Curtis Granderson went 3-for-4 and was the only Blue Jay to get a hit before the fifth. That was probably the lone bright spot for the Jays, as the rest of the team combined went 2-for-27 (though they did manage four walks). It didn’t look so bad the first two times time through the order, as they had a pair of batters reach in the first, second, fourth, and fifth. The leadoff man reached in the first three innings straight, as well as the 5th. But they hit into two double plays, and stranded eight runners over the course of the game.
J.A. Happ lasted four scoreless innings, allowing just one hit, but he walked three, and had a high pitch count, including a 10-pitch at-bat in the first where Jake Bauers eventually reached on a Happ fielding error. He struck out four and stranded a pair of runners in the fourth and fifth innings. Seunghwan Oh pitched around a hit batter in the sixth.
In the seventh, Mallex Smith doubled on a slow roller down the third-base line. Danny Barnes stranded him, and then Justin Smoak was robbed of a base hit by a diving second baseman in shallow right field. Barnes stranded him, then Aaron Loup faced one batter in the eighth, who singled, and Ryan Tepera walked C.J. Cron on four pitches, but stranded him as well as the inherited runner. In the ninth, Mallex Smith doubled off Tepera, then Matt Duffy singled with two out, scoring Smith and walking off the game.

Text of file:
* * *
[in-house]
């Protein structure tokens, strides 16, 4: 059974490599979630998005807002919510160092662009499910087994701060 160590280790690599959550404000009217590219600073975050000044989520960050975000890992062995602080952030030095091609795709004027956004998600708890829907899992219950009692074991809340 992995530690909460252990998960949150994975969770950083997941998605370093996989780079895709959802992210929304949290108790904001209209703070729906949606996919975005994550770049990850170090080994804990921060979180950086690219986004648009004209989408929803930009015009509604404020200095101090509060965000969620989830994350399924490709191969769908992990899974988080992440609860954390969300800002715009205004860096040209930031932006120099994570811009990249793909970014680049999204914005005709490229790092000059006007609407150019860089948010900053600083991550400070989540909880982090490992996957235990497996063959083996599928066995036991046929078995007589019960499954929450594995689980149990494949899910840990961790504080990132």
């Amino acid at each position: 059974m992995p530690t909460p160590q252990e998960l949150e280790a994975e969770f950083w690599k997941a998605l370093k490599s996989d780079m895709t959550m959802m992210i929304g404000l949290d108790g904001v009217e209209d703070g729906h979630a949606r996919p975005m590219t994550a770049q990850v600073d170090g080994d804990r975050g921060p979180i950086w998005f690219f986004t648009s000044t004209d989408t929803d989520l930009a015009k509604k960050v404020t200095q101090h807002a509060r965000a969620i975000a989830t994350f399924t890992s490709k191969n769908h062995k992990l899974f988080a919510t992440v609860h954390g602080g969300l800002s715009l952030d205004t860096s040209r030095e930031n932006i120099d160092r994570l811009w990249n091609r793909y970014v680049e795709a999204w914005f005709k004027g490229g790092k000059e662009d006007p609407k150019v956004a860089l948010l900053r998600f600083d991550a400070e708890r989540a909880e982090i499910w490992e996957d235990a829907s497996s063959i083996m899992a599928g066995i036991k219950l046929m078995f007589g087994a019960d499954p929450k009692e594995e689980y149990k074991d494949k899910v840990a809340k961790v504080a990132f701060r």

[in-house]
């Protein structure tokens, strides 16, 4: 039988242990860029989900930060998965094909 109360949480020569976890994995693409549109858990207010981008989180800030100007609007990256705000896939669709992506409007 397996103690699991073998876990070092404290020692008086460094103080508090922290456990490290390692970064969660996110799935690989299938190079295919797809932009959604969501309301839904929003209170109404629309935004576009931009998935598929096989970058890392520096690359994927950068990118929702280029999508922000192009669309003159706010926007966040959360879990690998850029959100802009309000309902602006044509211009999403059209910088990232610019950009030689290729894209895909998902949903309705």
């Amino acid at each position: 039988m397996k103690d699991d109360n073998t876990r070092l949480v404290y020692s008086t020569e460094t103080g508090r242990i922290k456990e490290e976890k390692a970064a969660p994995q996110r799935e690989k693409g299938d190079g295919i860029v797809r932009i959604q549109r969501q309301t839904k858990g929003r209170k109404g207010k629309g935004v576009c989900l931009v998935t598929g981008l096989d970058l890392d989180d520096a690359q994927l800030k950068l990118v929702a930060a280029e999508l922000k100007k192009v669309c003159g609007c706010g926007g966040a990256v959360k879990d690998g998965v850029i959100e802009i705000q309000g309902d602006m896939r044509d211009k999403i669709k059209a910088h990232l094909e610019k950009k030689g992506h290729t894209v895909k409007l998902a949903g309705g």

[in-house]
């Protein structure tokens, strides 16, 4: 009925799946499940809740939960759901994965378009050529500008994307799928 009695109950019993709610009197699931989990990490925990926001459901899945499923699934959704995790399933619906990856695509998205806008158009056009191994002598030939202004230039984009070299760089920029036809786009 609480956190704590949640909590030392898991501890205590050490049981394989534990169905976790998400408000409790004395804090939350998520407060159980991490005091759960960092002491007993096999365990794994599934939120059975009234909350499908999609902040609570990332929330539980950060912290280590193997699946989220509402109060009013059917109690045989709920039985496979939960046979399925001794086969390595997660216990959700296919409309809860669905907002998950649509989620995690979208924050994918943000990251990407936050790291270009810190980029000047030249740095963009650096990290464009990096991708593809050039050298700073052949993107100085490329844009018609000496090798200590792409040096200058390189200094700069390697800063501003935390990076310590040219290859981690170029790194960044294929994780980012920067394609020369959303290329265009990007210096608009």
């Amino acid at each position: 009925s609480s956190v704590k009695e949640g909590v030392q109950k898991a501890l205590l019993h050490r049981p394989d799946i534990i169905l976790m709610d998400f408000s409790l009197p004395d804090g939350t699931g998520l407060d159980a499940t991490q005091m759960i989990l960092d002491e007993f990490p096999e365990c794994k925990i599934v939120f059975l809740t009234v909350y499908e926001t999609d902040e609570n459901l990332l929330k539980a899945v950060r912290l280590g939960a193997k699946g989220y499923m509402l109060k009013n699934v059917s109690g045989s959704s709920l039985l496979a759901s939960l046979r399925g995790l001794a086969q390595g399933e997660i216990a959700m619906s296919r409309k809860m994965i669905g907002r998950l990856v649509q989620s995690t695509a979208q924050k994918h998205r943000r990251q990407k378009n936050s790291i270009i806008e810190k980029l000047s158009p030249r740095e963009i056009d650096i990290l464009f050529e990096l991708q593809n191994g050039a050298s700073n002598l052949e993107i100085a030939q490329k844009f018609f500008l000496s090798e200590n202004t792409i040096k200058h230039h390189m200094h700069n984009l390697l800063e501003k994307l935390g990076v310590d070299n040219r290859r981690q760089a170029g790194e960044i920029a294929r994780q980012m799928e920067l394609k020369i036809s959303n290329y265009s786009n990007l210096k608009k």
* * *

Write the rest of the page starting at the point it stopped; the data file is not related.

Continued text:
The Blue Jays didn’t have any extra-base hits in Game 2 or Game 3.
Troy Tulowitzki made a rare appearance to visit his teammates on Tuesday, saying that he doesn't know when he'll return from the disabled list (after having early-season surgery to remove bone spurs from his heels). He added that he's been making progress, taking infield and batting practice, and is hopeful that he'll return some time this season.
My favourite player(s) this series: Granderson
Curtis Granderson started the last two games of this series as the DH, but was removed for a pinch-hitter in Game 2 as soon as the Rays brought in a left-handed pitcher. He was 4-for-6 overall, all singles.